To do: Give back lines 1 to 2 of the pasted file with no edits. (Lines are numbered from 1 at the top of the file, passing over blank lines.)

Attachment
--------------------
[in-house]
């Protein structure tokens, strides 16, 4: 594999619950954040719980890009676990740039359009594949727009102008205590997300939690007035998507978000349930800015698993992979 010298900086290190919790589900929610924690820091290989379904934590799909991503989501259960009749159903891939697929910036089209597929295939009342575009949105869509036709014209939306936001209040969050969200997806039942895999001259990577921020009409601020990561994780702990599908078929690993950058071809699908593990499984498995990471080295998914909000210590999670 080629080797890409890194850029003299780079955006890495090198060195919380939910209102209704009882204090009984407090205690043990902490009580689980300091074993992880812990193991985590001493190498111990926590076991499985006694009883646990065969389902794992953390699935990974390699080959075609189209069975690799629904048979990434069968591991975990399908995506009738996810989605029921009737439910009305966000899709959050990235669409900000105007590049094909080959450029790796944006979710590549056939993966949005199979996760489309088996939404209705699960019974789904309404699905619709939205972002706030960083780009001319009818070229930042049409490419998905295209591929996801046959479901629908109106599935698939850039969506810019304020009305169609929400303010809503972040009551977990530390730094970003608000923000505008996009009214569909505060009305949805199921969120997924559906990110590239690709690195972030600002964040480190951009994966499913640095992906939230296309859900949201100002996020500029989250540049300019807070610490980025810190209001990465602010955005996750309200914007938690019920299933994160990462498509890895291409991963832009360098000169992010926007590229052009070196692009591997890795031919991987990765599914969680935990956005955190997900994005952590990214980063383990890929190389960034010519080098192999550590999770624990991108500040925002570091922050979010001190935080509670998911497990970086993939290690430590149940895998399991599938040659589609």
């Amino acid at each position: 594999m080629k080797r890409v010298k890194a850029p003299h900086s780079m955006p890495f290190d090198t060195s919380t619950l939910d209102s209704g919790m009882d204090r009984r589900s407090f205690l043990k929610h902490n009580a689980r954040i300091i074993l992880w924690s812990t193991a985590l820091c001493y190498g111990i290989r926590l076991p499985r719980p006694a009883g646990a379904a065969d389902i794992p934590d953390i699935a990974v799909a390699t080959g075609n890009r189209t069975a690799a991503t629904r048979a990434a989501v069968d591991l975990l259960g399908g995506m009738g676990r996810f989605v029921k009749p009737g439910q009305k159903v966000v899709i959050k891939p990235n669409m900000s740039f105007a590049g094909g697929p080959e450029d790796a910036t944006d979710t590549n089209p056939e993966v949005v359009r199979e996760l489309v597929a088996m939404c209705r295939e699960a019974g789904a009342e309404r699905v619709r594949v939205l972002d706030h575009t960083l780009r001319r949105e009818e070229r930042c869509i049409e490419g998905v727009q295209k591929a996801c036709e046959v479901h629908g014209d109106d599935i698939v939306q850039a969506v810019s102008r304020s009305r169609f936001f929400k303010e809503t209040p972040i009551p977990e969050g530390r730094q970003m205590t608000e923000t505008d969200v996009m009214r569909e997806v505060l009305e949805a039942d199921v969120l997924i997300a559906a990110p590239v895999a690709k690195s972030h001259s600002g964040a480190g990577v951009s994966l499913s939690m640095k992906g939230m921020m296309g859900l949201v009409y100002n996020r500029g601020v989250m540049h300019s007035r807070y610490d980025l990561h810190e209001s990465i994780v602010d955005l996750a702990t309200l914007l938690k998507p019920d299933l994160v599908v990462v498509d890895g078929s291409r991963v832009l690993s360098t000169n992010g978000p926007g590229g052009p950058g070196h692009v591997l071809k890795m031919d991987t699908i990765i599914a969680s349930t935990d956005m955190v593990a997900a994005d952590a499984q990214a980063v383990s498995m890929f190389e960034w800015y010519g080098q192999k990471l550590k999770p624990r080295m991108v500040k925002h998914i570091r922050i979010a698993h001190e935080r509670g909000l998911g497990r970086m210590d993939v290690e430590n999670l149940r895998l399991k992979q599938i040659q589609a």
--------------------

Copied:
[in-house]
């Protein structure tokens, strides 16, 4: 594999619950954040719980890009676990740039359009594949727009102008205590997300939690007035998507978000349930800015698993992979 010298900086290190919790589900929610924690820091290989379904934590799909991503989501259960009749159903891939697929910036089209597929295939009342575009949105869509036709014209939306936001209040969050969200997806039942895999001259990577921020009409601020990561994780702990599908078929690993950058071809699908593990499984498995990471080295998914909000210590999670 080629080797890409890194850029003299780079955006890495090198060195919380939910209102209704009882204090009984407090205690043990902490009580689980300091074993992880812990193991985590001493190498111990926590076991499985006694009883646990065969389902794992953390699935990974390699080959075609189209069975690799629904048979990434069968591991975990399908995506009738996810989605029921009737439910009305966000899709959050990235669409900000105007590049094909080959450029790796944006979710590549056939993966949005199979996760489309088996939404209705699960019974789904309404699905619709939205972002706030960083780009001319009818070229930042049409490419998905295209591929996801046959479901629908109106599935698939850039969506810019304020009305169609929400303010809503972040009551977990530390730094970003608000923000505008996009009214569909505060009305949805199921969120997924559906990110590239690709690195972030600002964040480190951009994966499913640095992906939230296309859900949201100002996020500029989250540049300019807070610490980025810190209001990465602010955005996750309200914007938690019920299933994160990462498509890895291409991963832009360098000169992010926007590229052009070196692009591997890795031919991987990765599914969680935990956005955190997900994005952590990214980063383990890929190389960034010519080098192999550590999770624990991108500040925002570091922050979010001190935080509670998911497990970086993939290690430590149940895998399991599938040659589609």